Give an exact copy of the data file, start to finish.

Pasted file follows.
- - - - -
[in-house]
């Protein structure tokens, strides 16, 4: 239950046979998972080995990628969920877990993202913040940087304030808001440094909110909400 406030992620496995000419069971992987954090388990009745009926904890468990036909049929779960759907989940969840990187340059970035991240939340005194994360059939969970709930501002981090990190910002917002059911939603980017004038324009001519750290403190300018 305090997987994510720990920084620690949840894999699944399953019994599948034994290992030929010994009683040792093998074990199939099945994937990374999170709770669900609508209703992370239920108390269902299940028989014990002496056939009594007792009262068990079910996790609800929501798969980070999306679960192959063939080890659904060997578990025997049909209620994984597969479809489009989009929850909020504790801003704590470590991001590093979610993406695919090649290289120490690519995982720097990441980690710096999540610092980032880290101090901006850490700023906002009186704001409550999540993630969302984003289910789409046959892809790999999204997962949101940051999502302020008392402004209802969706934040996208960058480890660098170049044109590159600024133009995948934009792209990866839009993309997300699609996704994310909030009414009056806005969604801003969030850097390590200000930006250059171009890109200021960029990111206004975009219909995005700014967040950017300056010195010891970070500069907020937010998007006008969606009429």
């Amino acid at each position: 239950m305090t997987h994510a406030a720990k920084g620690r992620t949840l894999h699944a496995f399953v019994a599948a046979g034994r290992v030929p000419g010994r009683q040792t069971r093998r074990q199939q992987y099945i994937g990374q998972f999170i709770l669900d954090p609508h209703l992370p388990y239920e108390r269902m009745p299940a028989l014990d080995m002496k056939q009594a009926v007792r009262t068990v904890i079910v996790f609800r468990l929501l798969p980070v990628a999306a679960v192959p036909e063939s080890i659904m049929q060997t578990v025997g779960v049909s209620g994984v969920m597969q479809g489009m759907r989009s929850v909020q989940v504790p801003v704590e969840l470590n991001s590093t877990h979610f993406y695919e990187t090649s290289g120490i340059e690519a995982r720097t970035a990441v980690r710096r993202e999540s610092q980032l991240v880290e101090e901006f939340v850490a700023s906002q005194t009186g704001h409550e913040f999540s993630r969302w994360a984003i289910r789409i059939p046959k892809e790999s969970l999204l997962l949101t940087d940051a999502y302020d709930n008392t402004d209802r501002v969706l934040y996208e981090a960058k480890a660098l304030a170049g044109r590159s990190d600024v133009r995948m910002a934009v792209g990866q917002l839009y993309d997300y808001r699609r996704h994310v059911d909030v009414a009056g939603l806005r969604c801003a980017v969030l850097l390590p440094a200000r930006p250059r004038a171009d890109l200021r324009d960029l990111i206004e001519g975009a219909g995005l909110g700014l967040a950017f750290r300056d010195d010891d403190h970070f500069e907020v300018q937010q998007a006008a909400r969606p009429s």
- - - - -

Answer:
[in-house]
């Protein structure tokens, strides 16, 4: 239950046979998972080995990628969920877990993202913040940087304030808001440094909110909400 406030992620496995000419069971992987954090388990009745009926904890468990036909049929779960759907989940969840990187340059970035991240939340005194994360059939969970709930501002981090990190910002917002059911939603980017004038324009001519750290403190300018 305090997987994510720990920084620690949840894999699944399953019994599948034994290992030929010994009683040792093998074990199939099945994937990374999170709770669900609508209703992370239920108390269902299940028989014990002496056939009594007792009262068990079910996790609800929501798969980070999306679960192959063939080890659904060997578990025997049909209620994984597969479809489009989009929850909020504790801003704590470590991001590093979610993406695919090649290289120490690519995982720097990441980690710096999540610092980032880290101090901006850490700023906002009186704001409550999540993630969302984003289910789409046959892809790999999204997962949101940051999502302020008392402004209802969706934040996208960058480890660098170049044109590159600024133009995948934009792209990866839009993309997300699609996704994310909030009414009056806005969604801003969030850097390590200000930006250059171009890109200021960029990111206004975009219909995005700014967040950017300056010195010891970070500069907020937010998007006008969606009429």
């Amino acid at each position: 239950m305090t997987h994510a406030a720990k920084g620690r992620t949840l894999h699944a496995f399953v019994a599948a046979g034994r290992v030929p000419g010994r009683q040792t069971r093998r074990q199939q992987y099945i994937g990374q998972f999170i709770l669900d954090p609508h209703l992370p388990y239920e108390r269902m009745p299940a028989l014990d080995m002496k056939q009594a009926v007792r009262t068990v904890i079910v996790f609800r468990l929501l798969p980070v990628a999306a679960v192959p036909e063939s080890i659904m049929q060997t578990v025997g779960v049909s209620g994984v969920m597969q479809g489009m759907r989009s929850v909020q989940v504790p801003v704590e969840l470590n991001s590093t877990h979610f993406y695919e990187t090649s290289g120490i340059e690519a995982r720097t970035a990441v980690r710096r993202e999540s610092q980032l991240v880290e101090e901006f939340v850490a700023s906002q005194t009186g704001h409550e913040f999540s993630r969302w994360a984003i289910r789409i059939p046959k892809e790999s969970l999204l997962l949101t940087d940051a999502y302020d709930n008392t402004d209802r501002v969706l934040y996208e981090a960058k480890a660098l304030a170049g044109r590159s990190d600024v133009r995948m910002a934009v792209g990866q917002l839009y993309d997300y808001r699609r996704h994310v059911d909030v009414a009056g939603l806005r969604c801003a980017v969030l850097l390590p440094a200000r930006p250059r004038a171009d890109l200021r324009d960029l990111i206004e001519g975009a219909g995005l909110g700014l967040a950017f750290r300056d010195d010891d403190h970070f500069e907020v300018q937010q998007a006008a909400r969606p009429s």